As I write this article in late November of 2018, the stock market has fallen significantly from its recent highs. These losses, which have erased nearly all the gains made thus far in 2018 push us toward official correction territory for both the DOW and NASDAQ for the year.
These figures are attention-grabbing, and their import should not be understated. However, the relative importance of these shifts should not be overstated either. Modest retreats (from a percentage change perspective) from all-time highs achieved after what has essentially been a nine-year bull market run need not have us running for the hills. So, how should we view the recent market contraction?
All else being equal, we should prefer higher stock valuations relative to lower ones, as rising equities represent increasing wealth and investor optimism and more ready capital for businesses to grow and invest.
But too many observers act as if the purpose of sound economic policy is to drive ever-higher stock market valuations, and this is precisely backwards. We should, of course, support policies that lead to robust economic growth, such as the 2017 tax reform that is likely driving the current upswing in GDP seen in the last few quarters. It is also likely that the reduction in corporate taxes and the simplification of the tax code, has contributed to the recent market euphoria.
However, it is vital to remember that we should support policies because they promote economic growth, investment, and economic empowerment through job creation, not simply because they may also contribute to an existing bull market, which is a secondary policy effect.
This may seem like a modest distinction, but here is where it becomes vital. We should not support policies only for their expected positive market impact. Similarly, we should also not necessarily oppose all policies simply because they may negatively impact the market. As a capitalist, investor, and business man, I obviously prefer strong and growing asset values. The federal government should avoid counterproductive polices that drive down the value of investments held by over half of the country directly or indirectly through their investments and retirement accounts.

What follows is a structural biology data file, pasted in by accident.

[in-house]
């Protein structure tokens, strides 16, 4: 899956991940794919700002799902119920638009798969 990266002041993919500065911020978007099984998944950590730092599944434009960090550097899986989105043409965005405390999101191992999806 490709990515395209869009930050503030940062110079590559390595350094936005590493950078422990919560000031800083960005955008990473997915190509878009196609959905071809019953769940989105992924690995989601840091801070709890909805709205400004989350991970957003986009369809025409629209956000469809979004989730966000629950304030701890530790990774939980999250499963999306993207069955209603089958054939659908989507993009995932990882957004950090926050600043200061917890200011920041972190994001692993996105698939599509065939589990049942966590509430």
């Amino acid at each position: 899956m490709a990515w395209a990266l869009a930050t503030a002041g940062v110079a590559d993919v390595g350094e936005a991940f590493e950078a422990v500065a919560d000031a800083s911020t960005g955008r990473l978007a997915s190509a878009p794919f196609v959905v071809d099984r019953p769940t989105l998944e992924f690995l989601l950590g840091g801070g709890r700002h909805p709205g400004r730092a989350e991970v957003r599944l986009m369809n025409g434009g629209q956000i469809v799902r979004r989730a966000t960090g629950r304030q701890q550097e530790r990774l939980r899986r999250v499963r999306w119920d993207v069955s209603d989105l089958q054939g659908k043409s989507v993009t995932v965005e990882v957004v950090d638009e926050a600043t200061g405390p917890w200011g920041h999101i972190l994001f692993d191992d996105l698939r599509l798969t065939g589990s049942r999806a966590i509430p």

The growing desire in progressive political circles to punish success, to “take down the 1%” as a political end in and of itself is very troubling. But what about policies that involve a legitimate tradeoff between increasing investor wealth and serving the interests of working men and women?
As an example, let’s consider the recent $250 billion tariffs imposed on Chinese goods and the threat to impose an additional $250 billion dollars in 2019. Some pundits have argued that these tariffs and the associated uncertainty have contributed to the recent sell offs in the market. This may be correct. Generally, we should oppose obstacles to trade as free markets are strongly linked with long run prosperity. But the simple fact that these tariffs may have contributed to recent sell offs is not by itself a sufficient reason to oppose them, particularly if they are likely to pay economic dividends down the road or make significant progress toward other policy goals.
If the imposition of tariffs and threats for more are used to successfully eliminate existing barriers to trade, or to make China finally begin enforcing patent laws, the benefits of these policies could easily offset the temporary costs to our country. While the benefits of the current tariff regime are largely major business interests, American workers would also benefit by expanding markets for their goods and services, and by protecting the intellectual property underpinning the goods they produce.
Rest assured, I have not suddenly become a proponent of progressive social engineering or an advocate of class warfare. I will even concede that most policies advocated by populist politicians of the right or left end up causing far more harm than benefit. What I am arguing is that the artificial narrowing of our perspective when examining economic issues to only consider their economic impacts and potentially unrelated short-term market fluctuations is foolish.
Policies should be evaluated using a long-term time view and consider the total impact across a range of national objectives, including national security, social cohesion, economic empowerment, and how the policy would help urban and rural communities thrive. Every one of these national priorities is affected by our economic policies, and none of them are fundamentally altered by short-term fluctuations in equity markets.
So, the next time you read an article that judges the current (or any) administration’s actions by looking at short-term market volatility, ask yourself whether the author has considered the long-term effect of the policy in question. Far too often, it is obvious that they have not.
Damon Dunn is a fellow in business and economics at the Pacific Research Institute.